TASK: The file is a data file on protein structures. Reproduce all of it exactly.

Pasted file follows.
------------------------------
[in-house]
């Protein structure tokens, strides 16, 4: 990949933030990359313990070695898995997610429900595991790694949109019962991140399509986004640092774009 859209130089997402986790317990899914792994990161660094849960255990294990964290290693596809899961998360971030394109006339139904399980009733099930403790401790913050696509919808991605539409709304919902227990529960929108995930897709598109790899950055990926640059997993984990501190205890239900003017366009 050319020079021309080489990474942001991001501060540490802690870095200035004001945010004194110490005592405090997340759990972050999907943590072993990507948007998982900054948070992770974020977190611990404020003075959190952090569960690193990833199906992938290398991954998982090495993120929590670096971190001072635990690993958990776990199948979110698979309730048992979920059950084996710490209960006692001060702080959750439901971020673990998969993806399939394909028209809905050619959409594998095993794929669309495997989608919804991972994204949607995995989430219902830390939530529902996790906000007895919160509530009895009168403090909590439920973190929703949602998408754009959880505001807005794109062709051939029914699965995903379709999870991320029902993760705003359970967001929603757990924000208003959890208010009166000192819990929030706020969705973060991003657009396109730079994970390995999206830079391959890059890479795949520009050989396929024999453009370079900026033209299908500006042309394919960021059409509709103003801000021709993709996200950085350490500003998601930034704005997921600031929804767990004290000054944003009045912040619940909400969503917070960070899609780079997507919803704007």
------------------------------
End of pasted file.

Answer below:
[in-house]
């Protein structure tokens, strides 16, 4: 990949933030990359313990070695898995997610429900595991790694949109019962991140399509986004640092774009 859209130089997402986790317990899914792994990161660094849960255990294990964290290693596809899961998360971030394109006339139904399980009733099930403790401790913050696509919808991605539409709304919902227990529960929108995930897709598109790899950055990926640059997993984990501190205890239900003017366009 050319020079021309080489990474942001991001501060540490802690870095200035004001945010004194110490005592405090997340759990972050999907943590072993990507948007998982900054948070992770974020977190611990404020003075959190952090569960690193990833199906992938290398991954998982090495993120929590670096971190001072635990690993958990776990199948979110698979309730048992979920059950084996710490209960006692001060702080959750439901971020673990998969993806399939394909028209809905050619959409594998095993794929669309495997989608919804991972994204949607995995989430219902830390939530529902996790906000007895919160509530009895009168403090909590439920973190929703949602998408754009959880505001807005794109062709051939029914699965995903379709999870991320029902993760705003359970967001929603757990924000208003959890208010009166000192819990929030706020969705973060991003657009396109730079994970390995999206830079391959890059890479795949520009050989396929024999453009370079900026033209299908500006042309394919960021059409509709103003801000021709993709996200950085350490500003998601930034704005997921600031929804767990004290000054944003009045912040619940909400969503917070960070899609780079997507919803704007």